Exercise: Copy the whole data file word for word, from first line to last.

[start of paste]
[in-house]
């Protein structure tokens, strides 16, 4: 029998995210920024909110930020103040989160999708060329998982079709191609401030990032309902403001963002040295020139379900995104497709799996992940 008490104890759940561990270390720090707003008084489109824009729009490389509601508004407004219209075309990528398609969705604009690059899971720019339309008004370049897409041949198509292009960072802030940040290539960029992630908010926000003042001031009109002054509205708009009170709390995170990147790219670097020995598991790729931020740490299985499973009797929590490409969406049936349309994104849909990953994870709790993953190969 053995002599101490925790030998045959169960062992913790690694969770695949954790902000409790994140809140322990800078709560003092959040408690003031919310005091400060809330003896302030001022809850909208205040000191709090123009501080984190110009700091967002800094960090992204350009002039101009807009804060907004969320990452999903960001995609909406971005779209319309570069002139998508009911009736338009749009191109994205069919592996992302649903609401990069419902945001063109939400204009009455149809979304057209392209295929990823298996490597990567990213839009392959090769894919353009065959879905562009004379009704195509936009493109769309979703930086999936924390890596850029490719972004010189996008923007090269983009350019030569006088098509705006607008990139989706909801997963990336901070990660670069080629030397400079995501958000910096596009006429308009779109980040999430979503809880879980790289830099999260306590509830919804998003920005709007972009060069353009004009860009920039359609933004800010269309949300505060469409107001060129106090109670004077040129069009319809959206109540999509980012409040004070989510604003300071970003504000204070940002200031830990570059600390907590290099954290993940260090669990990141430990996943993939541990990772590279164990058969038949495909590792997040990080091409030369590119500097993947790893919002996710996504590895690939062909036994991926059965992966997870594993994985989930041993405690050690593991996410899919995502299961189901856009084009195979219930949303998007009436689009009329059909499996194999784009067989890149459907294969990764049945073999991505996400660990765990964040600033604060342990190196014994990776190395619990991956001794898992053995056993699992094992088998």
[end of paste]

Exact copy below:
[in-house]
């Protein structure tokens, strides 16, 4: 029998995210920024909110930020103040989160999708060329998982079709191609401030990032309902403001963002040295020139379900995104497709799996992940 008490104890759940561990270390720090707003008084489109824009729009490389509601508004407004219209075309990528398609969705604009690059899971720019339309008004370049897409041949198509292009960072802030940040290539960029992630908010926000003042001031009109002054509205708009009170709390995170990147790219670097020995598991790729931020740490299985499973009797929590490409969406049936349309994104849909990953994870709790993953190969 053995002599101490925790030998045959169960062992913790690694969770695949954790902000409790994140809140322990800078709560003092959040408690003031919310005091400060809330003896302030001022809850909208205040000191709090123009501080984190110009700091967002800094960090992204350009002039101009807009804060907004969320990452999903960001995609909406971005779209319309570069002139998508009911009736338009749009191109994205069919592996992302649903609401990069419902945001063109939400204009009455149809979304057209392209295929990823298996490597990567990213839009392959090769894919353009065959879905562009004379009704195509936009493109769309979703930086999936924390890596850029490719972004010189996008923007090269983009350019030569006088098509705006607008990139989706909801997963990336901070990660670069080629030397400079995501958000910096596009006429308009779109980040999430979503809880879980790289830099999260306590509830919804998003920005709007972009060069353009004009860009920039359609933004800010269309949300505060469409107001060129106090109670004077040129069009319809959206109540999509980012409040004070989510604003300071970003504000204070940002200031830990570059600390907590290099954290993940260090669990990141430990996943993939541990990772590279164990058969038949495909590792997040990080091409030369590119500097993947790893919002996710996504590895690939062909036994991926059965992966997870594993994985989930041993405690050690593991996410899919995502299961189901856009084009195979219930949303998007009436689009009329059909499996194999784009067989890149459907294969990764049945073999991505996400660990765990964040600033604060342990190196014994990776190395619990991956001794898992053995056993699992094992088998």